Dr James Kirby via Digital Trends

7. Prevention


Currently, a lot of popular companies, like Apple, Samsung or Garmin provide smartwatches able to recognise and keep track of a variety of medical conditions. They often have a mix of sophisticated fitness and health tracking functions. 

For instance, the Apple Watch can measure blood oxygen levels, detect falls, conduct ECGs, identify heart rate anomalies suggestive of atrial fibrillation, and even provide handwashing detection. Whereas Fitbit Sense is well-known for its stress management tools, heart rate tracking, and skin temperature monitoring capabilities. It also has a sleep tracking feature, an ECG app, and an irregular heartbeat notification feature.

Smartwatches are being utilised more and more as devices for proactive health monitoring, providing users with early alerts and insights about possible health problems in addition to measuring fitness. Nonetheless, for medical advice and diagnosis, it’s crucial to always speak with healthcare specialists. These are mainly gadgets that are meant to be used in conjunction with professional medical care, not as a substitute. Find out how advanced wearables have developed over the last few years.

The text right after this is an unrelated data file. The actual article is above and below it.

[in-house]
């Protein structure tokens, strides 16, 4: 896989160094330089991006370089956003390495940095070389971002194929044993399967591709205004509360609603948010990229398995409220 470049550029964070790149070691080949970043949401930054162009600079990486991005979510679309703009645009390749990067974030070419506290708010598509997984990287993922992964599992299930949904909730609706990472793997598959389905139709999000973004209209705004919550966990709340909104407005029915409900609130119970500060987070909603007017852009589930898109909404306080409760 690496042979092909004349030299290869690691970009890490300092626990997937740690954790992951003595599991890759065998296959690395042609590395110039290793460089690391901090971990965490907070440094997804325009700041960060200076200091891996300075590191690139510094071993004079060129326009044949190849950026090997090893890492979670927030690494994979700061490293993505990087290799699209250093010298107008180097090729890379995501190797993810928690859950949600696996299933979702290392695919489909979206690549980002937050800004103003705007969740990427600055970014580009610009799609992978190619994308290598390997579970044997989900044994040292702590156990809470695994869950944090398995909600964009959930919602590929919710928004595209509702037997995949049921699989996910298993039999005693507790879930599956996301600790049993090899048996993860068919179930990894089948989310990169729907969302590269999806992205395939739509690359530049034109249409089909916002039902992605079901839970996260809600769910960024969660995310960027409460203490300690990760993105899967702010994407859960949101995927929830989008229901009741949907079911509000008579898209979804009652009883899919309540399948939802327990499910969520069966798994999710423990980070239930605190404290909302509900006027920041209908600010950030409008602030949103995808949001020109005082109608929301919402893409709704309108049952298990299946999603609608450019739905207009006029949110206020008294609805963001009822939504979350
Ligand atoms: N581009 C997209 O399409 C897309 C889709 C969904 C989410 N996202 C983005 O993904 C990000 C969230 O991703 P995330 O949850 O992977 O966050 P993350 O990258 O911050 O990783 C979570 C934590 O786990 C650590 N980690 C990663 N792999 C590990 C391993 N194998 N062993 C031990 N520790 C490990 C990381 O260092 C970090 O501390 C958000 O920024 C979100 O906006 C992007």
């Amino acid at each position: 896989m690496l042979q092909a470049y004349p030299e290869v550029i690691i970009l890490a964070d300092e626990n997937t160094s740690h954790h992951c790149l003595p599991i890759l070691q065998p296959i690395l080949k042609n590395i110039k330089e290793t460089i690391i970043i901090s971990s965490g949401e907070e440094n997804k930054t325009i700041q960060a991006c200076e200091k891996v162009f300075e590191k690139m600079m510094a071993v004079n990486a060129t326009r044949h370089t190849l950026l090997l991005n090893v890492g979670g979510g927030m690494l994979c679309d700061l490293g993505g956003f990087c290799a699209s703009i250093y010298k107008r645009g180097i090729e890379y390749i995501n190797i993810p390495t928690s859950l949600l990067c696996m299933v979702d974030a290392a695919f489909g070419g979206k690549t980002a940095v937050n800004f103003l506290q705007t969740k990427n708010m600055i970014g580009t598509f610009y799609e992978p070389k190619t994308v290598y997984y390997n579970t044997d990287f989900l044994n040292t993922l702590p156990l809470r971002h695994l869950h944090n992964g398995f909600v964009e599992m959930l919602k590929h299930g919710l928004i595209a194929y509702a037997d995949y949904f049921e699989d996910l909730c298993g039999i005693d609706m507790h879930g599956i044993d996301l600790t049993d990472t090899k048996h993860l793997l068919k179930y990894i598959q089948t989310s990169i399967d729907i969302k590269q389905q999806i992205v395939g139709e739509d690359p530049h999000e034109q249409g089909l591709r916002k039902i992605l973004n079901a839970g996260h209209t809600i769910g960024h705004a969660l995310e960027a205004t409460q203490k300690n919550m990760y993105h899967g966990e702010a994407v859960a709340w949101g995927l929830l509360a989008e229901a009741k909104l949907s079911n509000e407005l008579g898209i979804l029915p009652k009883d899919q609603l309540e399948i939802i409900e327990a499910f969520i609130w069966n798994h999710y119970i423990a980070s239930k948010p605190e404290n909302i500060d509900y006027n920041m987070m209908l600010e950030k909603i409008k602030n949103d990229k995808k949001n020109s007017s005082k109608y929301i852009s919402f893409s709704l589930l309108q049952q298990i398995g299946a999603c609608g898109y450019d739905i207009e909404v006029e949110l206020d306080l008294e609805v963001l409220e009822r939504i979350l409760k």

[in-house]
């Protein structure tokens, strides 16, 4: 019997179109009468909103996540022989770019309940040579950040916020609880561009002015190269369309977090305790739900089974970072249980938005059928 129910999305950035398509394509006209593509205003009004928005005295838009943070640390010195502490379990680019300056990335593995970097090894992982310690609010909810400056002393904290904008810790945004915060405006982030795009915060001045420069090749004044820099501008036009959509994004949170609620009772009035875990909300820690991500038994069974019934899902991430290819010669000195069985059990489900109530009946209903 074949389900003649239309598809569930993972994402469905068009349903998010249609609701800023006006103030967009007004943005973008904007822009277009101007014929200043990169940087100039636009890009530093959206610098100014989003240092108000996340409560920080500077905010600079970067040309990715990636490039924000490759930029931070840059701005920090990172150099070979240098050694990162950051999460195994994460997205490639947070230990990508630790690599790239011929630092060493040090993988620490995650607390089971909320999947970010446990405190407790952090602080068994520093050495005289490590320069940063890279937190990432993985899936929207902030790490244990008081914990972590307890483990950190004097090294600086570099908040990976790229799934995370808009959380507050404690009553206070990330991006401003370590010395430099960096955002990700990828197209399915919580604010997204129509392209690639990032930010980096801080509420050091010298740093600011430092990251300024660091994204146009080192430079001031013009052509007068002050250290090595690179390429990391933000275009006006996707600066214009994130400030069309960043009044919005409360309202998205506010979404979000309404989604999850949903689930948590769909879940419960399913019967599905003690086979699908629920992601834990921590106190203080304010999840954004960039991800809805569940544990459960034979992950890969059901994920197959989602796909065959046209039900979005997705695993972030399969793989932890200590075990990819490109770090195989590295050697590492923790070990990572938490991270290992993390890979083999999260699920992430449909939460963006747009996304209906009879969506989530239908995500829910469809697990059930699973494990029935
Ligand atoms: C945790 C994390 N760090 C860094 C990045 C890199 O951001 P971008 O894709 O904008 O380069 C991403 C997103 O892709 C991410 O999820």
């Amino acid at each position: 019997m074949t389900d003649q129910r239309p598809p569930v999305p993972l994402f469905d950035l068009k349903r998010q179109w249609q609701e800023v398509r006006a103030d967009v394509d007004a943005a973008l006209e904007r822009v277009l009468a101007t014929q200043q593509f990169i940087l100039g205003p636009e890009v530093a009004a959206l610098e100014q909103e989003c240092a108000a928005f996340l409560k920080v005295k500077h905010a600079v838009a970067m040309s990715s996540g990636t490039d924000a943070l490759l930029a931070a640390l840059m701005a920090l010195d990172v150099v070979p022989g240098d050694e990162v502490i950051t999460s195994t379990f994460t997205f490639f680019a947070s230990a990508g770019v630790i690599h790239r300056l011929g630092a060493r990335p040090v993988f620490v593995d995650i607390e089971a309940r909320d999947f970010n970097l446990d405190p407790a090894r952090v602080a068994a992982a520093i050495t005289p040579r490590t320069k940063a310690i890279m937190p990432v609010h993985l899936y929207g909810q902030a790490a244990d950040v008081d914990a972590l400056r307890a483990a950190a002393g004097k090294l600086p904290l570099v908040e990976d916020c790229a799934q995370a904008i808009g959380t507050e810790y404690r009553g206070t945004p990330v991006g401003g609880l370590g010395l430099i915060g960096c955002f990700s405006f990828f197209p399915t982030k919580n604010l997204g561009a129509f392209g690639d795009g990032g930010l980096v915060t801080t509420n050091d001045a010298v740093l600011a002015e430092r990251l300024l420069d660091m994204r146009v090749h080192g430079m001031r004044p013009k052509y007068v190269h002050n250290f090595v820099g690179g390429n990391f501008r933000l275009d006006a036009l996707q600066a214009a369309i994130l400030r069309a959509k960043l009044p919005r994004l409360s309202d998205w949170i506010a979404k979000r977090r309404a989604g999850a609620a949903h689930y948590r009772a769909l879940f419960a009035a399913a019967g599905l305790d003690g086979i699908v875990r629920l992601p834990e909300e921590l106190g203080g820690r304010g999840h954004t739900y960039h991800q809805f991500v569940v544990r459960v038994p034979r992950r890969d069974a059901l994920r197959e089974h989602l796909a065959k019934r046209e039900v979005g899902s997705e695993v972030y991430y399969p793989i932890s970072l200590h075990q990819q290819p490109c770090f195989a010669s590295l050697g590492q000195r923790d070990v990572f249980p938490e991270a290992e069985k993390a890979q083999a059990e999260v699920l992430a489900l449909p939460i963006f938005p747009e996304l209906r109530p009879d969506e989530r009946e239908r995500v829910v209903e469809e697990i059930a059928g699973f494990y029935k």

AI and robotics are transforming healthcare – not by replacing the human face of care, but by assisting it. Doctors, nurses, and other medical workers may provide better, faster, more accessible services, enhancing treatment and saving lives.

Advancements in diagnostics, imaging and treatment have been driven by AI with algorithms to improve the interpretation of data, such as X-rays and MRIs as well as predicting outcomes and diseases. From robotics in hospitals to remote teletech services and the use of chatbots, AI is impacting the healthcare industry in a number of ways.